It’s no surprise that the world of reality television is getting stale. Really stale. The music competition shows that once ruled the airwaves are showing signs of fatigue and the new crop of weekly shows that center around party people, pregnant teenagers and other privileged individuals are just bad. However, we also have the category of reality shows centering around singers and groups who want to have the cameras film their every move because their new material isn’t moving copies and they need to so that they can pay back their record group in order for the label to inevitably buy new coffee mugs for the office. Sound familiar? That’s sort of how it goes, at least in the more desperate situations. Two recent shows have been failing to meet the expectations in the ratings department for acts that have rather large fan bases, and so, another things that needs to stop: boy bands doing reality shows.
This is clearly not the first time boy bands have been featured on a weekly television show. Both the Jackson Five and the New Kids On The Block had Saturday morning cartoons, but both never made it beyond a second season. You’ll also remember ABC’s Making The Band, which started airing in 2000 with the help of hot manager at the time and now convict Lou Pearlman. The first season formed O-Town, who had two top ten singles and two albums… and two more seasons of the show on MTV, which probably weren’t needed but the producers thought they could sustain audience by showing them performing and doing every day actions. The group broke up in 2003. A similar reality show took place in 2007 that tried to form a new version of Menudo, but that also floundered, and a single by the group barely cracked the top 40 on one radio format. They were done by 2009.
In the summer of 2012, E! began airing Married To Jonas, a series created by Ryan Seacrest Productions that followed Kevin Jonas of the Jonas Brothers and his wife Danielle Deleasa in their lives. The series also followed a musical comeback by the three brothers, first playing in concert (season one) then recording an album and releasing a single with a subsequent music video (season two). While the series initially did well, the ratings began to tank about halfway into its first season, going from a high of 2.21 million viewers to a low of just 720,000 in the next-to-last episode. By some miracle, it was renewed to even worse results. It debuted with 990,000 viewers this past April, sinking to a low of 570,000 just weeks later. Even with a time shift from 10:30 to 10PM, nothing could help it. The single I alluded to, “Pom Poms”, leaked several days before its official premiere, but quickly went top ten on iTunes on its release day before nosediving off the charts. It also received little radio airplay. As an independent project, it couldn’t be sustained, and with promotion to such a reduced audience, it could’ve never built itself up to be a hit. The show has yet to be cancelled, but I suspect it will be. No album release date has surfaced.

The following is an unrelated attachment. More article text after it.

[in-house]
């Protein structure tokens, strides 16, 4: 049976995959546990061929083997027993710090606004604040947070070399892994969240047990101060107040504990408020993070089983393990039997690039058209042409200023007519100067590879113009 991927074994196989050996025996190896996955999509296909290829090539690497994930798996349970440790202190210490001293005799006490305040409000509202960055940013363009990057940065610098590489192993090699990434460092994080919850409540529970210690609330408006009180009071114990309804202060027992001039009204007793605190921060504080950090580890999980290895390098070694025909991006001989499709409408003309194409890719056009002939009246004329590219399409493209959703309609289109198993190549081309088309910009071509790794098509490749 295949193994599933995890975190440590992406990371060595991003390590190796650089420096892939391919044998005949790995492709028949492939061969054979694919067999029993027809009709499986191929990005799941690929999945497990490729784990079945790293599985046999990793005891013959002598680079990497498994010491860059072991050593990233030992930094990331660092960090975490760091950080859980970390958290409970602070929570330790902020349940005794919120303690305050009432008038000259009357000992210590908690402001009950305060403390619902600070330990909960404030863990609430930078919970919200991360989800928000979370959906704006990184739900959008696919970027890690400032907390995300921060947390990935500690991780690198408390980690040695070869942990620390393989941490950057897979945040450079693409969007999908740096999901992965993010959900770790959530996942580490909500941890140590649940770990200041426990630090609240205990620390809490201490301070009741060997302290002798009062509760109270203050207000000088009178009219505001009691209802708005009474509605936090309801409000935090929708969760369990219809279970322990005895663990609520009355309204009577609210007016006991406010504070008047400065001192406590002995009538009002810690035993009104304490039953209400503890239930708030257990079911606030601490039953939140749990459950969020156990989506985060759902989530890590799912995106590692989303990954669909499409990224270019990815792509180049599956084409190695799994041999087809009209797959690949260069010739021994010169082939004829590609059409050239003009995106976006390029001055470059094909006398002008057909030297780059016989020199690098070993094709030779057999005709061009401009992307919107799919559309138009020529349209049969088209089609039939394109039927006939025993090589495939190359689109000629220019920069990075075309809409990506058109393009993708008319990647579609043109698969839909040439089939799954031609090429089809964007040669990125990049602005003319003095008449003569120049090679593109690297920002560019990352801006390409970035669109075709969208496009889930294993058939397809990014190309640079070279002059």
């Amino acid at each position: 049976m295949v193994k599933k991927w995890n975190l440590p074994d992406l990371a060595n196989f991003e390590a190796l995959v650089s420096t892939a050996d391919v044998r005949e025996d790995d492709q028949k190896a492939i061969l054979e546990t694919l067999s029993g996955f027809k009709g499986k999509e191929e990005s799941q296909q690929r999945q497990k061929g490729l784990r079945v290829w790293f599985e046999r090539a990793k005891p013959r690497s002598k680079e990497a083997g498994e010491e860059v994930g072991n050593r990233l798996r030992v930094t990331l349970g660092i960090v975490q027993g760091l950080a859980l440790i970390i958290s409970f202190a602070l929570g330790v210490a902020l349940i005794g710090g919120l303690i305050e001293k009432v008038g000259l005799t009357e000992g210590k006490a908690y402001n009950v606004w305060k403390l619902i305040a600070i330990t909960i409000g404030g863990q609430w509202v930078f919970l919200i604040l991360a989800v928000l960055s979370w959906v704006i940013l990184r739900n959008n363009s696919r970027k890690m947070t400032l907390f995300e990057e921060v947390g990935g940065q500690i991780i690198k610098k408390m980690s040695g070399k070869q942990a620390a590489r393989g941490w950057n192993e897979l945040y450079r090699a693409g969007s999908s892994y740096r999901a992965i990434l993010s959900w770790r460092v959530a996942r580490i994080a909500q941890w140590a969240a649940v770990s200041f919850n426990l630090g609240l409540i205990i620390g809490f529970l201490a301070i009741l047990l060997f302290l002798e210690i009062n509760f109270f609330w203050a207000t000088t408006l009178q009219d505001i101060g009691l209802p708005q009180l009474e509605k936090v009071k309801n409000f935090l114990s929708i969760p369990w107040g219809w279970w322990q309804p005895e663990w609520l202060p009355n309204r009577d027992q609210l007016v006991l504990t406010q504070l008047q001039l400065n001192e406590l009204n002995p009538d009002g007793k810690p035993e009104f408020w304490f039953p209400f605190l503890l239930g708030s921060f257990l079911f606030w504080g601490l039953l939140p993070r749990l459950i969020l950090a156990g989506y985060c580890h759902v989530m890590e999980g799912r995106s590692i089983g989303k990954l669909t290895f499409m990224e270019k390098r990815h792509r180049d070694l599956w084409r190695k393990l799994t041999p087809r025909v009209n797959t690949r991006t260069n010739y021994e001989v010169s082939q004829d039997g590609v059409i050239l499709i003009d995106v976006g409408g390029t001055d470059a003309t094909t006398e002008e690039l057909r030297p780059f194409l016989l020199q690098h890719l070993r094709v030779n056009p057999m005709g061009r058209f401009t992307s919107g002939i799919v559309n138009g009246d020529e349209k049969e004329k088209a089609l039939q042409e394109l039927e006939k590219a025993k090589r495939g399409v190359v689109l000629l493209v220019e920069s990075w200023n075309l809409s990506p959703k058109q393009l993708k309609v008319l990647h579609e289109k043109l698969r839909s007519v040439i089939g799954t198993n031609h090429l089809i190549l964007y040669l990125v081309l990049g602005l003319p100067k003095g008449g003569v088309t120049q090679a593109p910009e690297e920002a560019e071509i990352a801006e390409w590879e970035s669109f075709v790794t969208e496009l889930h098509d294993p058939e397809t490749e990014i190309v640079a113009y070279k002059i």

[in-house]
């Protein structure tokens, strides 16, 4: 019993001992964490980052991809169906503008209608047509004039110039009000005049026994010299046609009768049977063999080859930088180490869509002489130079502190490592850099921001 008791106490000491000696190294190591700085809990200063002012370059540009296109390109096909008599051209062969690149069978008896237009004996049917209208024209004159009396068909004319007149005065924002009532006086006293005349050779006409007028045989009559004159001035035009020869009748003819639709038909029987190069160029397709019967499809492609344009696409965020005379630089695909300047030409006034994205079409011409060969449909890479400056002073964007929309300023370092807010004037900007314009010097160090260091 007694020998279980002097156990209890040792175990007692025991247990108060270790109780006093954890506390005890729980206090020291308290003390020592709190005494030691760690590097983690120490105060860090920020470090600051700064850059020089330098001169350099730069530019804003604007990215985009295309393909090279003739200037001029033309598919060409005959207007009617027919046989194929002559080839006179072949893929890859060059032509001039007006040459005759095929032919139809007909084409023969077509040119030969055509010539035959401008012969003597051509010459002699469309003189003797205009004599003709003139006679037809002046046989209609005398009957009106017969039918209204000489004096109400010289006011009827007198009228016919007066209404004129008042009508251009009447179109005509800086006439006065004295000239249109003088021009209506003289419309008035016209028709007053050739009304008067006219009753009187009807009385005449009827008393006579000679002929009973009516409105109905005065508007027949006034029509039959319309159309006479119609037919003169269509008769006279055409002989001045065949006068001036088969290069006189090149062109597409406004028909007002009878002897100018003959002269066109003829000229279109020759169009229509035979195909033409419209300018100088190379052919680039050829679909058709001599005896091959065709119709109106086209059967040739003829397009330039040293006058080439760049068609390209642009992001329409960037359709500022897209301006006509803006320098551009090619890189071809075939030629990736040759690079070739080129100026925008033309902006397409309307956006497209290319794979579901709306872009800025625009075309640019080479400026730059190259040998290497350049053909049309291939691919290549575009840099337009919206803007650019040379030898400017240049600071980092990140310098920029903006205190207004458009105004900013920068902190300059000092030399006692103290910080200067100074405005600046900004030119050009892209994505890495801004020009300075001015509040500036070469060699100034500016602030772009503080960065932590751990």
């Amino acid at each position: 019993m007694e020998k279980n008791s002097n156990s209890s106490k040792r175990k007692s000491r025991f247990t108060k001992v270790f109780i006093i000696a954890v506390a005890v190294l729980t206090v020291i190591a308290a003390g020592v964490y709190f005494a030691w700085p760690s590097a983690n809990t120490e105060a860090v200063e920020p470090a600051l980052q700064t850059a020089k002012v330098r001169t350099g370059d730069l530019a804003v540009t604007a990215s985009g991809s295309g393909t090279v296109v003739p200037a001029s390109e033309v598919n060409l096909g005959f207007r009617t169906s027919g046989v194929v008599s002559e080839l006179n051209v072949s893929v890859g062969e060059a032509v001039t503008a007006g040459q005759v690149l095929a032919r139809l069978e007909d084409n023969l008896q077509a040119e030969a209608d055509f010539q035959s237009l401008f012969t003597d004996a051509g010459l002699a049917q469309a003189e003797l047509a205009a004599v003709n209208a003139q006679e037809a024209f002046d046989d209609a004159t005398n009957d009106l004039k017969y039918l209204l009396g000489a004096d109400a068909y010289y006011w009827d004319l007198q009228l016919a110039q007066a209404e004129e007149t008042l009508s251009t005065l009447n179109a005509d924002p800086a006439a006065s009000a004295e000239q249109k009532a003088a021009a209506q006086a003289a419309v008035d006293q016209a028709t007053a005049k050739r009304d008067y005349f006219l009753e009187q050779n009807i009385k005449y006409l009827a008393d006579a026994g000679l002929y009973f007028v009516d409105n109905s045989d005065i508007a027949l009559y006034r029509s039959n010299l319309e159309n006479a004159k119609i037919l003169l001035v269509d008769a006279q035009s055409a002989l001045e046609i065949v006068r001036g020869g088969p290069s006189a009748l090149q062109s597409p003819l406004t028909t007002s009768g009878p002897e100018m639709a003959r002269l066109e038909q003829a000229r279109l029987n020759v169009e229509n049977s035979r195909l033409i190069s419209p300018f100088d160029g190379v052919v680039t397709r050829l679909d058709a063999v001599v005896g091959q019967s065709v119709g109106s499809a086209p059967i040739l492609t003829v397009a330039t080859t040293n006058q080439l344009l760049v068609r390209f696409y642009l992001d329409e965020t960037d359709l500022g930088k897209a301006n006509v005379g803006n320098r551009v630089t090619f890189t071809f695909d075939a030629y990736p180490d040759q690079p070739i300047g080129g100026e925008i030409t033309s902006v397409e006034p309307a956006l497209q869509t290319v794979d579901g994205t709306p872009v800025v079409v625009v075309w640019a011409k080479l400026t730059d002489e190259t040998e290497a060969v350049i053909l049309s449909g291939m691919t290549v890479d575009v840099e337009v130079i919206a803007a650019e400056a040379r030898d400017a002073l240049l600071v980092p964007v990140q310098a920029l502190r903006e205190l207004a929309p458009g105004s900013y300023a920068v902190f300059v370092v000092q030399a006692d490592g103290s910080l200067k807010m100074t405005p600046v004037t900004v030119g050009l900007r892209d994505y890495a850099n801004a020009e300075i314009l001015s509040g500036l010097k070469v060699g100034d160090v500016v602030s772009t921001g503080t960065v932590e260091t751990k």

Just last week, another RSP show, The Wanted Life, debuted on the same channel and follows British boy band The Wanted fooling around in some mansion in the Los Angeles. In the first episode, we’re shown footage of them recording their tacky new single, “Walks Like Rihanna”, which sold just under 18,000 copies in its first week, amounting to a #121 debut on the Digital Songs Chart. They, unlike the Jonas Brothers, have only had one legitimately big single which struggled for months to pick up stations before suddenly breaking out. That would be the #3 Hot 100 hit “Glad You Came”; it was serviced to mainstream radio in August 2011 before finally making the top 40 in January 2012 after a performance on The Ellen DeGeneres Show. Their album came and went and so did a few other singles that didn’t chart well, and thus, the boys only managed a 600,000 viewer debut for that first episode. Oops. Sounds a little unwanted, if you ask me. Who knows what the future holds for the show?
So, when a show like this flops, who is to blame? Is it the artist whose name isn’t big enough to sell a show? Is it their management for proposing the idea in the first place? Is it their label not doing enough to promote it? Is it the production crew for filming subpar footage? Is it the editing crew for piecing together a show that doesn’t work? Is it the network airing it at the wrong time on the wrong day? Maybe it’s a little bit of all of these things. What was wrong with a one-off special, a la Diary or Making The Video or Unplugged all on MTV? They might not exist for the most part, but there’s still ways to bring them back. Alas, people don’t learn. I do like some of the music by both The Wanted and the Jonas Brothers, but seriously, do I need a half hour show to tell me that Deleasa and Jonas are still in love or an hour or that The Wanted can party hard and wreck their house in an hour? Absolutely not.
So, Big Time Rush (you already have a sitcom), Emblem3, One Direction and all you other boy bands out there, go ahead with your concert movies, but please, please don’t bother wasting your own time and the network’s time by trying to make a reality show. It hits all the wrong notes.
Let me know what you think about this in the comments or on Twitter: @AdamFSoybel.